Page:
“We’re taxpayers, too,” says Jean Bouchard in explaining that the greatest challenge for city workers is to maintain the current level of municipal services as efficiently as possible.
An account specialist with the city’s treasurer’s office, Bouchard was re-elected to her fourth 2-year term as president of Local 1651 of Council 94 of the American Federation of State County and Municipal Employees on Nov. 9.
“I was happy with the number. It was overwhelming,” she said of the race between her and fire dispatcher Raul Roy.
Bouchard served as treasurer of the local for 10 years before running and being elected president. Her tenure has been defined by her cooperative efforts during a period where the city has been faced with a loss in state aid, and in particular reimbursements for motor vehicle tax revenues resulting from the state’s $6,000 per vehicle exemption. Those reimbursements totaled $12 million a year and in order to offset declining state revenues during his administration, former Gov. Donald Carcieri started eliminating quarterly payments to cities and towns in the midst of the fiscal year.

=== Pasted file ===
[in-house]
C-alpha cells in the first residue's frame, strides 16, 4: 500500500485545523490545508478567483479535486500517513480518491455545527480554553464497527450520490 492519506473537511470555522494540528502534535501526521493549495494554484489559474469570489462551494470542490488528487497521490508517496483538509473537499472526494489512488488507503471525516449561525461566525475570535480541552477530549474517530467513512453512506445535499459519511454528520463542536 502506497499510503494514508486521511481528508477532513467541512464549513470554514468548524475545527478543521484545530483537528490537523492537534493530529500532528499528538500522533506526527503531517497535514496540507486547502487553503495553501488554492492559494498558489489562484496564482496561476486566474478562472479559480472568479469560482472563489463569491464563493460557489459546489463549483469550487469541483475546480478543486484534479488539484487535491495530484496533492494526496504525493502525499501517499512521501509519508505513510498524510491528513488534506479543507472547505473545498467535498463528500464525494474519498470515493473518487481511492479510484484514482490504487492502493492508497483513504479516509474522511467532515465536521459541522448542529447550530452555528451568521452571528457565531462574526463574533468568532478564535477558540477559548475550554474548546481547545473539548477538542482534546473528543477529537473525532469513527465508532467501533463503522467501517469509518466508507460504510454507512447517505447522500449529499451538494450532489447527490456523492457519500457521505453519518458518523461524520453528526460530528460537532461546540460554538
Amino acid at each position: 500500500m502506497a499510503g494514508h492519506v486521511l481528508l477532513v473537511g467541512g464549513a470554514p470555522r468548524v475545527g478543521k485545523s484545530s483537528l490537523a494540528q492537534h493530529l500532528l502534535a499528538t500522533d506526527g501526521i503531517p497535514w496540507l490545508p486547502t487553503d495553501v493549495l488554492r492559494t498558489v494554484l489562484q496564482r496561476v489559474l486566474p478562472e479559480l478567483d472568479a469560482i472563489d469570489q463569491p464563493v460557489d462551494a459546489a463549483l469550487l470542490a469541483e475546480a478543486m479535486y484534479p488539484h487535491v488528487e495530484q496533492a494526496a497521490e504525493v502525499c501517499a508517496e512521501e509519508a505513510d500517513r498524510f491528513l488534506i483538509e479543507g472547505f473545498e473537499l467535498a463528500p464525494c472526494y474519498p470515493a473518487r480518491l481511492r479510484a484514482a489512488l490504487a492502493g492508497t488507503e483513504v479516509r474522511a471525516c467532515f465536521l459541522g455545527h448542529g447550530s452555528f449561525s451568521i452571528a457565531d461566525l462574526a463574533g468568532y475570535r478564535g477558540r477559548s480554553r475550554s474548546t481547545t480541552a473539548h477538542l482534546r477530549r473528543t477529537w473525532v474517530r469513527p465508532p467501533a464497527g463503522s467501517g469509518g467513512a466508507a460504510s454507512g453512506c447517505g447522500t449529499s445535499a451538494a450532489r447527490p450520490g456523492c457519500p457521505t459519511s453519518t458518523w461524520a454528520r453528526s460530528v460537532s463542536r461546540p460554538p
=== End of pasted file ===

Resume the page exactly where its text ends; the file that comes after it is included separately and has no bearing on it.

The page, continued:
This left the city administration scrambling to avert a local deficit. Municipal employees and police were the first to step to the plate to help balance the city budget by taking furlough days and postponing contracted pay raises.
Bouchard played a pivotal role in working out an agreement enabling the city to avoid deficit spending and complete the fiscal year in the black.
Three of the city’s contracts: municipal employees, police and fire, expire June 30, 2012.
Bouchard said negotiations have not been scheduled.
She said a part of what makes Warwick an attractive municipality “is what we provide … that is why we live here.”
Yet, she said as taxpayers, municipal employees are sensitive to cost and therefore are also looking for ways to provide services cost effectively.